Most Ecuadorians speak Spanish. The Indian language Quichua is also spoken by many of the indigenous people. Quichua is recognized as an important part of the Ecuadorian culture, but is not an official language. This language was derived from the Inca language. There are also many other languages spoken by the indigenous peoples of the Oriente.

Many indigenous people speak both Spanish and their native language. English is spoken and understood in most tourist and business areas.

In Spanish you address a man as señor and a woman as señora. It is common to shake hands when meeting someone and when saying goodbye. There are formal and informal ways of speaking in Spanish. With family and close friends Ecuadorians use the informal way of speaking. When speaking to people they have just met, they use formal language as a sign of respect.
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Quichua words that have been adopted into the English language include condor, Inca, llama, pampa, and quinine.

Gestures also play an important role in communicating in Ecuador. Ecuadorians may lift their chins to tell you to go "up the street" and lower their chins to say "down the street." In Ecuador a bus driver may draw a circle in the air with an index finger to say "Sorry, the bus is full." However, yawning, whistling, pointing or yelling a name to get someone's attention may be considered rude.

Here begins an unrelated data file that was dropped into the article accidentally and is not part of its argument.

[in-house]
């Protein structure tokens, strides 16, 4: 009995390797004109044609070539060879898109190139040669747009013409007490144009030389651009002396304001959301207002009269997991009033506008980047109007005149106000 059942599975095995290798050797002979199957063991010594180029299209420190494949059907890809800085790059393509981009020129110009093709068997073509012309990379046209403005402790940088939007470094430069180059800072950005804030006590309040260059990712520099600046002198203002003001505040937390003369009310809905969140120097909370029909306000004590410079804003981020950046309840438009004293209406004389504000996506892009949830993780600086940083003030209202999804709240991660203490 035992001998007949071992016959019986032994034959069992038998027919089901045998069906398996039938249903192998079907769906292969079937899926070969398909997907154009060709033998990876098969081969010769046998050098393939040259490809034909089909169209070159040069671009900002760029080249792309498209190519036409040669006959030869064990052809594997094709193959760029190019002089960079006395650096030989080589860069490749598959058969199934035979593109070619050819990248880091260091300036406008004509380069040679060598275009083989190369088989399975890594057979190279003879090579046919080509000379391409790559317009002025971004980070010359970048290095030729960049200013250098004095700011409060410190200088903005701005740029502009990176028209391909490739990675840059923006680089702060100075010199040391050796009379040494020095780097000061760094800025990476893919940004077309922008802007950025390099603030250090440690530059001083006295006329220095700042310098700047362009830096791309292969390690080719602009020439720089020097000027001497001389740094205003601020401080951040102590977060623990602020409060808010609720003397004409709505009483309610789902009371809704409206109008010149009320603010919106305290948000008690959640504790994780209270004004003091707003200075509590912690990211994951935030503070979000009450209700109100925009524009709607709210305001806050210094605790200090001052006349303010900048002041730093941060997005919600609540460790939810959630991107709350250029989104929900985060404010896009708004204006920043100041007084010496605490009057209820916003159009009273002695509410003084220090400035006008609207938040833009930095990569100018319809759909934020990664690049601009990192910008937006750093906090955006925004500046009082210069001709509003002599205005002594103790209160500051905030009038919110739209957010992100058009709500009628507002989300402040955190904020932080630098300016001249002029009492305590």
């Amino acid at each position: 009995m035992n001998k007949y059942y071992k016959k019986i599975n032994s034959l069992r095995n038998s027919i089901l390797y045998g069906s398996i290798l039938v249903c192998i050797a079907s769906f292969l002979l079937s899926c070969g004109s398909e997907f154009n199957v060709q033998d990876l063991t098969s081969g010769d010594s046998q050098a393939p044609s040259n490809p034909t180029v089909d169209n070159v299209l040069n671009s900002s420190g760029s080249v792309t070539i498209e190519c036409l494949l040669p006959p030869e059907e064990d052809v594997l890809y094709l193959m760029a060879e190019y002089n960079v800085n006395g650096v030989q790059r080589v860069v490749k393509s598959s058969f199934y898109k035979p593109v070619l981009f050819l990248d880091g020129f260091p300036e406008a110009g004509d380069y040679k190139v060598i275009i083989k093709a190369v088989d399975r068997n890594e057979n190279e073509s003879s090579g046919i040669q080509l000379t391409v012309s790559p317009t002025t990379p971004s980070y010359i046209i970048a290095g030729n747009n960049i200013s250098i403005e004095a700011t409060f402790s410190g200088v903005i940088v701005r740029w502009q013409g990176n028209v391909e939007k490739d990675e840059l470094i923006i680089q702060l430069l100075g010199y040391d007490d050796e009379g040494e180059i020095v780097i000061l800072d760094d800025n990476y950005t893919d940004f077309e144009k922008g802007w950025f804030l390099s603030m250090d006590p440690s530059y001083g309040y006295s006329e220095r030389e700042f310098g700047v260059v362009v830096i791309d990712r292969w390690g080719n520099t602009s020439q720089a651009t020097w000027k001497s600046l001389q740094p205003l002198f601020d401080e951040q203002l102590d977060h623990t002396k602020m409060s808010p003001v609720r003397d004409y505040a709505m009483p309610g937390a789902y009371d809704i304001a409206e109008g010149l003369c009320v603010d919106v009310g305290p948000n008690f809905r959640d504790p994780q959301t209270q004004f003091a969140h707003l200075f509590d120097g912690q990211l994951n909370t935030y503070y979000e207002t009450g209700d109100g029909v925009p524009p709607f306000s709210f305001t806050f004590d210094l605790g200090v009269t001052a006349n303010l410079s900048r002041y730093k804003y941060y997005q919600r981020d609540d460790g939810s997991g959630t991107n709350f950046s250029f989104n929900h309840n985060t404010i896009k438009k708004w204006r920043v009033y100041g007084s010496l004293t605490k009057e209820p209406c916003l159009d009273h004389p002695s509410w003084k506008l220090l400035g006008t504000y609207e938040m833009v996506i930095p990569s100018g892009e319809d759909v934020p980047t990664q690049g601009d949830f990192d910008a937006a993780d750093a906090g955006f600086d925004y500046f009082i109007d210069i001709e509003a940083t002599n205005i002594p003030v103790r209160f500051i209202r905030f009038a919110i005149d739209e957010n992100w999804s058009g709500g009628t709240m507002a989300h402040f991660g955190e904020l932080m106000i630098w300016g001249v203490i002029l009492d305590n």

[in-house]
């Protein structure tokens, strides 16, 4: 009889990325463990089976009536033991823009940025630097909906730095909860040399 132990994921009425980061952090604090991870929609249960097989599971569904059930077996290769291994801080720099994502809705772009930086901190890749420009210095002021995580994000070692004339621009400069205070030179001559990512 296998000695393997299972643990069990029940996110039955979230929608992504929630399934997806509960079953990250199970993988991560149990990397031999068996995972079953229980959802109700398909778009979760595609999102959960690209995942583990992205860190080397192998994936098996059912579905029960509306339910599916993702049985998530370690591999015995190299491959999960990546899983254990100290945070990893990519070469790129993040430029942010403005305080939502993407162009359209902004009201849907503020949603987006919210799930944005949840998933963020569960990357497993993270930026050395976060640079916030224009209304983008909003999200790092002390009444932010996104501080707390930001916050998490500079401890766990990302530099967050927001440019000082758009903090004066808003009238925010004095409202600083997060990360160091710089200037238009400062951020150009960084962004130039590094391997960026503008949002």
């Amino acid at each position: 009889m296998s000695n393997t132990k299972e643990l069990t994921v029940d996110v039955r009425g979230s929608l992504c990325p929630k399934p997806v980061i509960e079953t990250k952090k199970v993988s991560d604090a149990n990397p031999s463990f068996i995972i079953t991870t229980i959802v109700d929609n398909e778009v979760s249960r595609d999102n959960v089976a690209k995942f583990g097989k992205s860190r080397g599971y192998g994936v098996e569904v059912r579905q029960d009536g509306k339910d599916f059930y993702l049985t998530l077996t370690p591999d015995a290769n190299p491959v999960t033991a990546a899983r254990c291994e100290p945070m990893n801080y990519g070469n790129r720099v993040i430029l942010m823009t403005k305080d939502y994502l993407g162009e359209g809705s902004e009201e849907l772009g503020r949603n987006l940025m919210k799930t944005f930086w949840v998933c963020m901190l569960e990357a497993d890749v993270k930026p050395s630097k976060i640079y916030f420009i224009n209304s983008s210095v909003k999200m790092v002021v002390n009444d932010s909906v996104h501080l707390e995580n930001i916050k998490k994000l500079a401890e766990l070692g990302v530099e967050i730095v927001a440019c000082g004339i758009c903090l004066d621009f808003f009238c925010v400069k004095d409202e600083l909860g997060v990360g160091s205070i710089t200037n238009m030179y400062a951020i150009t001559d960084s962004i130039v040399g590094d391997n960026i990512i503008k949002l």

People who speak Spanish pronounce each part of every word. Ecuadorians who live in the coastal areas tend to talk more quickly than those who live in the Sierra highlands.

English Spanish
What is your name? ¿Cómo se llama usted?
My name is... Me llamo...
How are you? ¿Cómo esta usted?
Very well, thank you, and you? Muy bien, gracias. ¿Y usted?
How are things? How's it going? ¿Qué tal? ¿Qué hay?
OK Bien
Please Por favor
Thank you very much Muchas gracias
You are very kind Eres muy amable
You're welcome/Don't mention it De nada/No hay de qué
I want... Quiero...
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In English we commonly say no by grunting "uh-uh." This may cause some confusion if you are talking to an Ecuadorian, because in Ecuador, "uh-uh" means yes.